7. Federal law allows for incontestability – the highest status of trademark protection. After five years of registration with proper conditions, no one can assert prior use, nor can the registration be challenged on numerous other grounds.

8. Registration permits jurisdiction in U.S. federal court, where a judge may grant injunctions, award damages for infringement and – in some cases – recovery of legal fees and defendant’s profits.

9. A federal registration is presumed valid in legal proceedings with other evidentiary benefits. It provides evidence of ownership and the owner’s exclusive right to use the mark on registered goods and services. It helps prevail in trademark disputes.

10. Beyond federal court, a registration recorded with U.S. Customs may protect you by preventing the importation of infringing or counterfeit goods. Customs can seize counterfeit goods, impose fines and detain imported goods that infringe.

11. A federal trademark registration can also serve as a basis for obtaining priority and registrations in foreign countries.

12. Finally, the cost is reasonable for these benefits. Typically, the cost for preparing and filing a federal trademark application in one class is about $1200, and trouble-free prosecution through registration is about half that amount.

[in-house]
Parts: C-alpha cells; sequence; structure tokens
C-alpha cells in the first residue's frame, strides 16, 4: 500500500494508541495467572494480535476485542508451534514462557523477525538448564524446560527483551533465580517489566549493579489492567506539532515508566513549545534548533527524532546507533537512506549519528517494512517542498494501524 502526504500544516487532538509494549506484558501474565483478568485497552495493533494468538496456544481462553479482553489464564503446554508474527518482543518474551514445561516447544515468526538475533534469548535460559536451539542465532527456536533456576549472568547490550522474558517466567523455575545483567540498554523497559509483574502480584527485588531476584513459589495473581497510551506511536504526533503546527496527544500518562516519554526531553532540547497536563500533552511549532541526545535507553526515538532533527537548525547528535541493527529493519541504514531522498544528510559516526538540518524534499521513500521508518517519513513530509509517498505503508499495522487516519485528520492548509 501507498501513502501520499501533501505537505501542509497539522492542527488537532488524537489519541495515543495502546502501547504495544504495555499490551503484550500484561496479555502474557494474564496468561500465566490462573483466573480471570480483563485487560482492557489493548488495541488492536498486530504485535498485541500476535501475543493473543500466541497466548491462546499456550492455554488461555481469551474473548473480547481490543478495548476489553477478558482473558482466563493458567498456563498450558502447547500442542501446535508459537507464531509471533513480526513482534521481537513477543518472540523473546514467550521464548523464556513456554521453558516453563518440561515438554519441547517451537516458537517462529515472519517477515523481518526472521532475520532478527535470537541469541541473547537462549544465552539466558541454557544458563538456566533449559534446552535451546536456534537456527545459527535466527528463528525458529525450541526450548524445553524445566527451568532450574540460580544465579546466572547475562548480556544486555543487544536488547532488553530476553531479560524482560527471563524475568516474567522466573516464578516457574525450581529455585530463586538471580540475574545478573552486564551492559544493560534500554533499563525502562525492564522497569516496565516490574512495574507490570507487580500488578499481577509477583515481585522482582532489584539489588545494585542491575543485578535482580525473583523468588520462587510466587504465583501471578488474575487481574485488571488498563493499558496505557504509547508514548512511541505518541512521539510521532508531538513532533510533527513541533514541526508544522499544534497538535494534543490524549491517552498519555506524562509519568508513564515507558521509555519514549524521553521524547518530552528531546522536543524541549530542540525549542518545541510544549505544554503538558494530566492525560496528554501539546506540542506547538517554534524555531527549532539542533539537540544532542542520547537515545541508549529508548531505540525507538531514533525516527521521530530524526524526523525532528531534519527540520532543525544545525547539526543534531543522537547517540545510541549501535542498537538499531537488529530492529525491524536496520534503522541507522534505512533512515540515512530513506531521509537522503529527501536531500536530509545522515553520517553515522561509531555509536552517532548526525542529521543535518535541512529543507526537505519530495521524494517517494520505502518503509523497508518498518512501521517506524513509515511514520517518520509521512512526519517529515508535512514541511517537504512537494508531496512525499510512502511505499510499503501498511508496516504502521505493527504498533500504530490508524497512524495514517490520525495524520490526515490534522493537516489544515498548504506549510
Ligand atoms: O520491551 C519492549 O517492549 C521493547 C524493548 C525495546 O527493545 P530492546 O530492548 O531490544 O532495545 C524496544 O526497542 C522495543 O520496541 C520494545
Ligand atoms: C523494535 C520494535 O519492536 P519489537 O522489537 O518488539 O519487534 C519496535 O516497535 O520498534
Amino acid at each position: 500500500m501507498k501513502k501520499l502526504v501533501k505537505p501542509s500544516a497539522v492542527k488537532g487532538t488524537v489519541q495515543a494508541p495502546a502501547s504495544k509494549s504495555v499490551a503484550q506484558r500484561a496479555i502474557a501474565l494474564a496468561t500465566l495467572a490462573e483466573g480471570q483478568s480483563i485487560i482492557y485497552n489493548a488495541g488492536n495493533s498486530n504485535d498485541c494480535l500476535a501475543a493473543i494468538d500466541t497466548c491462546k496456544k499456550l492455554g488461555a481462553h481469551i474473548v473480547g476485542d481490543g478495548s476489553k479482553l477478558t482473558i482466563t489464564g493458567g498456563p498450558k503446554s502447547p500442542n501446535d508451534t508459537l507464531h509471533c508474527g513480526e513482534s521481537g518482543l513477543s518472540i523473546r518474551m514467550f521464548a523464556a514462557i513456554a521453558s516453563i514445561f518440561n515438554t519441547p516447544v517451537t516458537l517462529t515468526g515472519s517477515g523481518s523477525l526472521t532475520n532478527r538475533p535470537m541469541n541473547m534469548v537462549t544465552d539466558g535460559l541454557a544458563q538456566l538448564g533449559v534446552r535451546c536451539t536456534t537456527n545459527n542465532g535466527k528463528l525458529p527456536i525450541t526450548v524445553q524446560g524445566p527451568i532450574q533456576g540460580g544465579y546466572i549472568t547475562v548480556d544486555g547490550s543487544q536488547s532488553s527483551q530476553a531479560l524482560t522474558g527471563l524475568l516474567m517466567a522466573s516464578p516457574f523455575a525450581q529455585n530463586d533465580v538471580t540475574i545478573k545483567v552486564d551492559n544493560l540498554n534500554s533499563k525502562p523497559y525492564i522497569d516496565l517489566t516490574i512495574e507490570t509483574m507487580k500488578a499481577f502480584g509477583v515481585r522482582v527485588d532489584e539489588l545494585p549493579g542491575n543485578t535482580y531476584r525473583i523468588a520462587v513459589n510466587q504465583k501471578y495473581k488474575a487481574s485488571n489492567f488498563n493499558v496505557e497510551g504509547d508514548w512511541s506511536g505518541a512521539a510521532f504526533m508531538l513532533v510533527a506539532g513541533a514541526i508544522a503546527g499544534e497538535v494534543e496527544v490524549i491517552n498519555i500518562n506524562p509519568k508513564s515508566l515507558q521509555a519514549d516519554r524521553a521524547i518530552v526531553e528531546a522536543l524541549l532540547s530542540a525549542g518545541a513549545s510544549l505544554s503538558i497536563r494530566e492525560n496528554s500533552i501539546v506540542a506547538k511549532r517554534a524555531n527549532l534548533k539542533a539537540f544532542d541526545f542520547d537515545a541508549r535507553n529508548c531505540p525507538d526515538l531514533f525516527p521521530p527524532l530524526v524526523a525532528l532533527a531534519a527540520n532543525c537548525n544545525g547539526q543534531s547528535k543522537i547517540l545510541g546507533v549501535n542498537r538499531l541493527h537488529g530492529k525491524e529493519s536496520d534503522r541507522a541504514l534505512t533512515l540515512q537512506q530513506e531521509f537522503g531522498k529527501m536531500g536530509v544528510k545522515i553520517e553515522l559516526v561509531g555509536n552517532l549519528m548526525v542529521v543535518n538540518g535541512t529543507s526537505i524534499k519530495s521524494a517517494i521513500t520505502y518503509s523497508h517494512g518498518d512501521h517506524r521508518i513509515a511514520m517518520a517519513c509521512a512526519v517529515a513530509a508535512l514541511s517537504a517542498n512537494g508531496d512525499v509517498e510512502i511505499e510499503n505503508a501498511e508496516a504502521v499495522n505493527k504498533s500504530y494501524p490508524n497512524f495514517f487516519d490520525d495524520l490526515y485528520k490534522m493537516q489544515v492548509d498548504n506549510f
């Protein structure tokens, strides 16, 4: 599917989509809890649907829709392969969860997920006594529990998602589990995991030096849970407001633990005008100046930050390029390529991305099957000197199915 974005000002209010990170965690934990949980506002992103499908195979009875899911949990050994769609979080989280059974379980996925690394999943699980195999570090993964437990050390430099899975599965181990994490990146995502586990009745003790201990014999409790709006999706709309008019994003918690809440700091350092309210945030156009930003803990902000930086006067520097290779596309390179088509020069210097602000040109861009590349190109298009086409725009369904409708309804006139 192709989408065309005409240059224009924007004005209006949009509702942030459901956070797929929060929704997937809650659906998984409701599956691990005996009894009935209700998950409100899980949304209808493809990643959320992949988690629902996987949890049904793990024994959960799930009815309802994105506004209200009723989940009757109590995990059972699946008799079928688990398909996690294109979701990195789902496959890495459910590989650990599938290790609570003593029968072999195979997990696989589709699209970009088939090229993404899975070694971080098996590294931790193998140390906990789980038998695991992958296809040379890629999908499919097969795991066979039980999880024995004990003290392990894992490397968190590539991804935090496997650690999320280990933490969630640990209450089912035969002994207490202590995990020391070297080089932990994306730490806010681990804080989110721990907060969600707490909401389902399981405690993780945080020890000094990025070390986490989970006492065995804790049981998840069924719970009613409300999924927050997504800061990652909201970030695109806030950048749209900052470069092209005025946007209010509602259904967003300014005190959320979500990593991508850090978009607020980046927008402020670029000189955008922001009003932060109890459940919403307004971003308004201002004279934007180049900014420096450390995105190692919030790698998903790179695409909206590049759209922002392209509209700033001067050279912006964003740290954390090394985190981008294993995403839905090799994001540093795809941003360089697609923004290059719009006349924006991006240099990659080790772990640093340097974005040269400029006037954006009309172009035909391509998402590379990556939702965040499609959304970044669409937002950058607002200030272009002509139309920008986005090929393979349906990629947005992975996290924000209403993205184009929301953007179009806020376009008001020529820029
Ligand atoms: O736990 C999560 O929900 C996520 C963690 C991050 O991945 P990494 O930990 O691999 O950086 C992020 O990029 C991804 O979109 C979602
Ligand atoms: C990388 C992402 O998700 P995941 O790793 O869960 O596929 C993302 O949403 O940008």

The value of registering a worthy trademark typically exceeds the cost. The association of quality and trust with a particular brand is valuable.

All aspects of production, support, distribution and sales have products and services that you may want to differentiate from others. Protecting the goodwill built in such goods and services will help with recognition of quality and result in continuing business. A trademark registration will prevent others from trading off the goodwill built in your name and reputation, but more importantly distinguish your hard work to become a success.

Obtaining intellectual property protection is important. Often, a company’s value is based on its intellectual property. As such, it is important that you develop a sound strategy for protecting your intellectual capital as early as possible. Registering trademarks should be an early milestone in a prudent business model.

Trademark registrations may foster investment in a growing company. Investors are generally more attracted to those companies distinguished by a favorable risk/reward profile and scalability. As noted above, risk is reduced with this trademark asset, which can help throughout the growth of your company and its sales.

Federal trademark registrations add value to companies that provide either products or services, and are an area where investors evaluate risk, worth, and prudent company procedures. Proper care of trademark resources can help ensure the long-term sustainability of your business or investment. Thriving companies should register their trademarks to secure these strong and valuable benefits. Thus, registering a trademark benefits both your company and its investors.

© MICHAEL BEST & FRIEDRICH LLP